Although managers’ tax awareness has increased over the last quarter century and many more products offer investors effective tax management tools, practice in this area continues to fall short of expectations. Smart beta funds offer a way to stay tax smart at a low cost.
How Is This Research Useful to Practitioners?
Deliberate tax management remains more of a niche than a standard practice. Despite the strategies outlined in Jeffrey and Arnott (Journal of Portfolio Management 1993), 25 years later many asset managers still fail to take advantage of them. By using the techniques listed in the earlier research, diligent practitioners can add value over many competitors relatively easily.
Turnover represents a major source of tax inefficiency. Notably, the first 10% of fund turnover in a taxable account can affect final wealth as much as the next 90%. And after 100% turnover, the tax basis, generally the cost basis of the portfolio, is always short term rather than long term, which means higher taxes on gains. Passive funds trade less than active funds, which tend to underperform after fees anyway, so by simply choosing passive (or smart beta) funds with low turnover, asset managers can hope to capture greater after-tax returns for clients.
The authors also survey more-recent (since 1993) products, such as smart beta, exchange-traded funds (ETFs), and exchange-traded notes (ETNs), which add to the tax management toolbox. True smart beta funds may offer tax management advantages because of their freedom from index-driven trades. The authors believe that smart beta also avoids overweighting overvalued stocks. If so, then selecting a smart beta fund will not only help reduce turnover but also introduce a value effect over time, which research has shown to offer outperformance over long time horizons. But the authors caution that some “smart beta” funds are active funds in disguise. ETFs and ETNs provide more-efficient structures for reducing capital gains taxes.
How Did the Authors Conduct This Research?
Using the Morningstar Direct database, the authors examine returns from 1993 through 2017 on more than 4,000 US equity mutual funds and ETFs, dividing them into categories for active, passive, factor, and smart beta. They rely on a keyword method to differentiate between the last two types (e.g., if “small cap” is in the name, it is a factor fund; if “equal weight” is in the name, it is smart beta).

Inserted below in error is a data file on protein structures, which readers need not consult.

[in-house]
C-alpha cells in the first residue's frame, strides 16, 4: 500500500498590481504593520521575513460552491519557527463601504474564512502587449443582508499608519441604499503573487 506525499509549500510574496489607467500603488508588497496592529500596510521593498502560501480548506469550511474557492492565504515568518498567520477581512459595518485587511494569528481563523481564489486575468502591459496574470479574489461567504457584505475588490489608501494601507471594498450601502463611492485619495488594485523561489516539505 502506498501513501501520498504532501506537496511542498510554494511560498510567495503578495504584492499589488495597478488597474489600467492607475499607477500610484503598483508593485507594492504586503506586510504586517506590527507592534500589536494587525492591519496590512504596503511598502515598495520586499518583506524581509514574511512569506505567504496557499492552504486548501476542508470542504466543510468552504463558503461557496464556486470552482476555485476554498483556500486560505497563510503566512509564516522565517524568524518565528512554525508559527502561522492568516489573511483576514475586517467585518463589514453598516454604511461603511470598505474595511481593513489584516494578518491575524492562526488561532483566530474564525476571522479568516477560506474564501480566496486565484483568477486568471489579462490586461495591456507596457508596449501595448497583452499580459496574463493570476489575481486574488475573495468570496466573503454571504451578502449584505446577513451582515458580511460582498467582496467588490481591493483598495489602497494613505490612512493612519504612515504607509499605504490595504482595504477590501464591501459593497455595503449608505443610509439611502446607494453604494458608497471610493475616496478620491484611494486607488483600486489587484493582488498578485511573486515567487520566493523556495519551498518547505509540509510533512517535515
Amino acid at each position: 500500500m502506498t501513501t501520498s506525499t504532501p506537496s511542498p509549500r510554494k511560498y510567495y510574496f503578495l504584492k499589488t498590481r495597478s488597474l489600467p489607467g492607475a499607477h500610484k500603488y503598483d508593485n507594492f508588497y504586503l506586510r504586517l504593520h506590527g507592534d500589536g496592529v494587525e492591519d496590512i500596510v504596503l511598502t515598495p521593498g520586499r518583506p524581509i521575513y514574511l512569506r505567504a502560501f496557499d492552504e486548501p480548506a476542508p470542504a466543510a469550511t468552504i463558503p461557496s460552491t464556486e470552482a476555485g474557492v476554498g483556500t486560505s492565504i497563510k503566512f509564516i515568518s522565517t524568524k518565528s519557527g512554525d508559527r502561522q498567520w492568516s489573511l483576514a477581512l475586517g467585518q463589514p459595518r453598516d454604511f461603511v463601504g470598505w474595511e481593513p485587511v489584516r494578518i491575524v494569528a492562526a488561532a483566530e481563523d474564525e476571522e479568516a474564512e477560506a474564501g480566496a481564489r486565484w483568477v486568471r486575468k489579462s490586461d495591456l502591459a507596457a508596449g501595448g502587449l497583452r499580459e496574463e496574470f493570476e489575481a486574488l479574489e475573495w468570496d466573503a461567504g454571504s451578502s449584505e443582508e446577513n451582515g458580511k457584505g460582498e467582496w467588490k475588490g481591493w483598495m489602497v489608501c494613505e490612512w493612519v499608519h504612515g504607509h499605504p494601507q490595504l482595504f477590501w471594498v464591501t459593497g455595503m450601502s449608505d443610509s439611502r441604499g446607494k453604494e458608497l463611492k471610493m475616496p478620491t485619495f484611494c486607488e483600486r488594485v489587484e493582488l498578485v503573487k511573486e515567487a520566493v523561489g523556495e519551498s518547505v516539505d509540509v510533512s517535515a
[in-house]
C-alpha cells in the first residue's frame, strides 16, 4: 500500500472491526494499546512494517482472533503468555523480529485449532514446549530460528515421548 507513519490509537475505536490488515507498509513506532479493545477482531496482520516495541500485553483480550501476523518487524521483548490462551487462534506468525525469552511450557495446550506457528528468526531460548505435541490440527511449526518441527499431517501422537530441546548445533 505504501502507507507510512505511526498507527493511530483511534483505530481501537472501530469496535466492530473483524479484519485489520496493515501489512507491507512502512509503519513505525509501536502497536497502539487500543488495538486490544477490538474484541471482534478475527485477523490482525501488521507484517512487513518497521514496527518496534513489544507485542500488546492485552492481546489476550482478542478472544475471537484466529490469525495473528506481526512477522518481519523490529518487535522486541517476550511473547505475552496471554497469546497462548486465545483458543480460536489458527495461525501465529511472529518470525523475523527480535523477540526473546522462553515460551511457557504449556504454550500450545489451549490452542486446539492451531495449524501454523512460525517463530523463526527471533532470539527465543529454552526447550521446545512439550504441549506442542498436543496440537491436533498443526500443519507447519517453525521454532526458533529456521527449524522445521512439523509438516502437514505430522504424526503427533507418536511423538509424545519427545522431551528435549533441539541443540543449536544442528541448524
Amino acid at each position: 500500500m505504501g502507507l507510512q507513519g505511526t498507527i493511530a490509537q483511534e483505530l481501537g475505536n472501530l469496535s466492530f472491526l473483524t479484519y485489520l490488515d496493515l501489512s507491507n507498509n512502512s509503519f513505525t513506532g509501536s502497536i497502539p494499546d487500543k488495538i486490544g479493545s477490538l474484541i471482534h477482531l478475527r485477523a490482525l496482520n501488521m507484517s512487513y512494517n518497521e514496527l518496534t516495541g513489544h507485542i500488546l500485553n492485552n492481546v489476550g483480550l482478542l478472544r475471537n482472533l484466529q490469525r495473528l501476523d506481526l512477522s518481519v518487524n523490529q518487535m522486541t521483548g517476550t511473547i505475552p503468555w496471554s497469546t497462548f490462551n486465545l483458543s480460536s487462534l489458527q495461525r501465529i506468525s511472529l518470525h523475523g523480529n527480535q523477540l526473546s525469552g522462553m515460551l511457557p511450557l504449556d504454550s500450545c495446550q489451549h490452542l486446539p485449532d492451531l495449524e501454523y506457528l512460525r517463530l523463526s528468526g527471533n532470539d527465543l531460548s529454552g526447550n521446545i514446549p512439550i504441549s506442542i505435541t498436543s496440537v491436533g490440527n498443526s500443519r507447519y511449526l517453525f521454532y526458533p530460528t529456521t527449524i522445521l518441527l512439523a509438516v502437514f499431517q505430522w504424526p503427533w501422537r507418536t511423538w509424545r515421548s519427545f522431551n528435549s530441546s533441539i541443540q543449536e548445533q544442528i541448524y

The authors calculate four types of returns on the samples over 25 years of performance as well as over the last 10 years: gross of fees, net of fees, net of fees after taxes on distributions, and net of fees after taxes on distributions and liquidation. They examine the full sample and surviving funds for both periods, with additional consideration given to how fund style influences return—particularly because smart beta and the value factor are closely linked.
According to the authors’ estimate, over 25 years, surviving active funds have given up nearly 2.5% of return to taxes annually. Their regression results indicate that realized capital gains form the main driver of this tax burden, implying that deferring gains rather than realizing them through turnover would have the greatest effect on after-tax returns. Although reducing dividends further reduces the tax burden, doing so is not strongly recommended because high dividends often correlate with better performance.
The authors present scatterplots comparing tax burden with gross return for both periods. Passive and smart beta funds appear similar in the 10-year period but show wide dispersion in the 25-year period. Thus, even passive managers must watch taxes.
It is surprising that asset managers have failed to take advantage of tax-reducing strategies to a greater extent in recent decades. At the mutual fund level, there may be the excuse that fund holders often use such tax-advantaged accounts as 401Ks and IRAs, and thus tax management offers little benefit. But a private wealth manager would be remiss not to watch capital gains timing and asset location as well as select, where appropriate, funds that limit tax exposure, such as municipal bond funds.
Mutual fund managers should consider their taxable investor base and take such actions as holding investments for at least one year to avoid short-term gains, matching gains and losses, harvesting losses to carry forward, avoiding “buying dividends,” and even electing at the fund level to pass through foreign tax credits to the shareholder. Advisers often counsel clients to focus on costs they can control. A mutual fund that demonstrates greater tax awareness helps them do that efficiently.
Smart beta funds may or may not prove superior to other forms of value investing in the future. The authors would probably be the first to admit that smart beta structures capture the value effect. Attempts to build a better value mousetrap have met with mixed success, so a manager allocating to value should pay attention to universe coverage, costs, and tax exposure. Smart beta may indeed end up being the cheapest way to go, but there are low-cost value funds that do not suffer from the index-driven changes the authors describe.